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Globe credit: Przemyslaw "Blueshade" Idzkiewicz CC 4.0. Snowman and Sun: Pixabay. GIFs: agmoore
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Summer and winter solstice indicate the times when sun shines directly on either the Tropic of Cancer or the Tropic of Capricorn. June 21 is the day of summer solstice in the Northern Hemisphere and winter solstice in the Southern Hemisphere. Likewise, December 21(22?) marks the winter solstice in the Northern Hemisphere and summer solstice in the Southern Hemisphere.
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In the United States, Hawaii has the distinction of being the only place that experiences direct, overhead sunlight. This happens twice a year, at the beginning and end of summer, and is called Lahaina Noon. During Lahaina Noon (and you have to catch it just at noon) no perpendicular object, such as a lamp post, will throw a shadow.

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Image credit Caelus5, CC 4.0 license

A subsolar point occurs when sunlight hits earth at a 90 degree angle.

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And so, after visiting the heavens and exploring celestial events, I come back to my humble leaf that fell to the ground. How did the leaf know to do that? What was the trigger that signaled to a tree it was time to sleep--to go into dormancy? It turns out, finding the answer to this question is as challenging as my inquiry into celestial realms had been.

Different kinds of plants have different triggers. It may be one trigger, or a combination of triggers that signals plants to sleep and to reawaken from dormancy. For some the trigger is moisture. For others, the trigger is temperature. For some plants, amazingly, smoke is the signal to wake up and start growing.

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Image Credit: Hagasfagas, CC 4.0 license.

The Dry Sclerophyll is not unique in requiring smoke to germinate. Many species located in areas where fire is part of the natural life cycle also require smoke.

For my little leaf, I will make an assumption (founded in pure conjecture) that the phenomenon of photoperiodism triggered the leaf to fall, and its parental tree to go into dormancy. Plants that are affected by photoperiod respond to the change in proportion of night to day. It is likewise this trigger which suggests to birds in the fall that it's time to migrate. And it is this trigger which prompts humans to release melatonin as winter approaches.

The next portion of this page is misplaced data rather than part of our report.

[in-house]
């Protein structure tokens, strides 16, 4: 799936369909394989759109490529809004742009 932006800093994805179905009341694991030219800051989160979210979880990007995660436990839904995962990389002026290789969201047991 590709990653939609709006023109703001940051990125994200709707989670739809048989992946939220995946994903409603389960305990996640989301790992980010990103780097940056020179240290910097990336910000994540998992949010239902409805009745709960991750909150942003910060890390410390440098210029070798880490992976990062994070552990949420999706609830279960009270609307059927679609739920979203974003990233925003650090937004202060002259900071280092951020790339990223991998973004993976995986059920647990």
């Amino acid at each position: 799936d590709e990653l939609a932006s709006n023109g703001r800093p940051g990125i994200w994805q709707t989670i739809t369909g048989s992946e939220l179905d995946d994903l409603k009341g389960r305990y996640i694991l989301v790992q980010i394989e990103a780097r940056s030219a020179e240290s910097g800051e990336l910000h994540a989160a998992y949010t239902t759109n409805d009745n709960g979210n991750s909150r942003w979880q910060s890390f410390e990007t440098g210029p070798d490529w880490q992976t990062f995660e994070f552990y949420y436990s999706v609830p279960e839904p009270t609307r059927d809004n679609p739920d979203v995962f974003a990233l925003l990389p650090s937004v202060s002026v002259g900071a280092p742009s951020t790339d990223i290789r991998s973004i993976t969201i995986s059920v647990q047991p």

There's a wealth of information, some of it still evolving, about how plants are triggered to go to sleep and reawaken. It seems the secrets of the earth are as abundant as the riddles of the skies. As I finish my blog I'm left with wonder and amazement at the mystery of life and the unity that ties it all magnificently together.

Thank you for reading. I hope you like my many GIFs. It was impossible for me to write this blog and not be inspired to create.

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Images my husband captured on his cell phone, the same afternoon I found my leaf: two shrubs, in brilliant fall display.
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Happy New Year, to all my Steemit friends!
Thank you for spending time with me

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Steem on!

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Illustrations/GIFS

For illustrations not credited within the blog
  1. All leaves used in this picture were derived from the one small leaf I picked up from the ground. (Imagine if I'd picked up a rock 😇)
  2. Globes used in GIFs: Pixabay
  3. Sun used in GIFs: Pixabay
  4. Seascape (Day and Night GIF): Pixabay
  5. Tree used in the GIFs: adapted from Pixabay

Selected Sources

  1. NASA: What Is Orbit

  2. NASA: Science News: Earth at Perihelion

  3. Astronoo: Eccentricity of the Earth

  4. Science Magazine.org: Ancient Eclipses Show Earth's Rotation Slowing

  5. Earth's Changing Face: Has the Day Always Lasted 24 Hours?

  6. NASA, Soace Place:Dr. Marc Earth Rotation

  7. Astrobio.net: How Earth's ORbital Shift Shaped the Sahara

  8. Forbes: Humans Are Causing Earth to Wobble More as It Spins

  9. NASA, Earth Observatory: Milutin Milankovitch, Orbital Variations

  10. NASA: Sun Seasons

  11. Earthsky.org: Can You Explain Why the Earth Has Four Seasons

  12. Live Science: Milanklovitch Cycles

  13. Stardate.org: Astro-Guide Precession

  14. EOS.org/Research Spotlights: How Variations in Earth's Orbit Triggered the Ice Ages

  15. Skymarvels.com/info pages: Subsolar Point

  16. Timeanddate.com: September Equinox

  17. Worldatlas.com: Do Places Near the Equator Jave Seasons

  18. Beatofhawaii.com: Lahaina Noon 10 tips to Avoid Sunburn on Hawaii Vacation

  19. sfsu.ed: Earth-Sun Relations

  20. Washington.edu: Smoke Infusion for Seed Germination in Fire-adapted Species

  21. NHPR: Something Wild: What Does the Vernal Equinox Do?

  22. Frontiers in Neuroendocrinology: Influence of Photoperiod on Hormones, Behavior, and Immune Function

  23. New South Wales Office of Environment and Heritage: Clarence Dry Sclerophyll Forests

  24. Australian Academy of Science: Weird Way Plants Germinate

  25. Forbes: Earth's Rotation Is Mysteriously Slowing Down: Experts Predict Uptick In 2018 Earthquakes

  26. NASA: Scientists ID three causes of Earth's spin axis drift

  27. Britannica: Perihelion

  28. U. Michigan: Precession

  29. Emporia State U.: The Milankovitch Theory

  30. YouTube: Earth's motion around the Sun, not as simple as I thought

  31. Scientific American: Earth’s Orbital Shifts May Have Triggered Ancient Global Warming

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Dear AG,

it's amazing and incredibly fascinating what a single leaf fallen to the ground has inspired you to do. So much new and extremely interesting information about earth and sky and everything in between. A look at the selected resources shows how much effort it must have been to write this article. But knowing you, you really enjoyed the work of researching.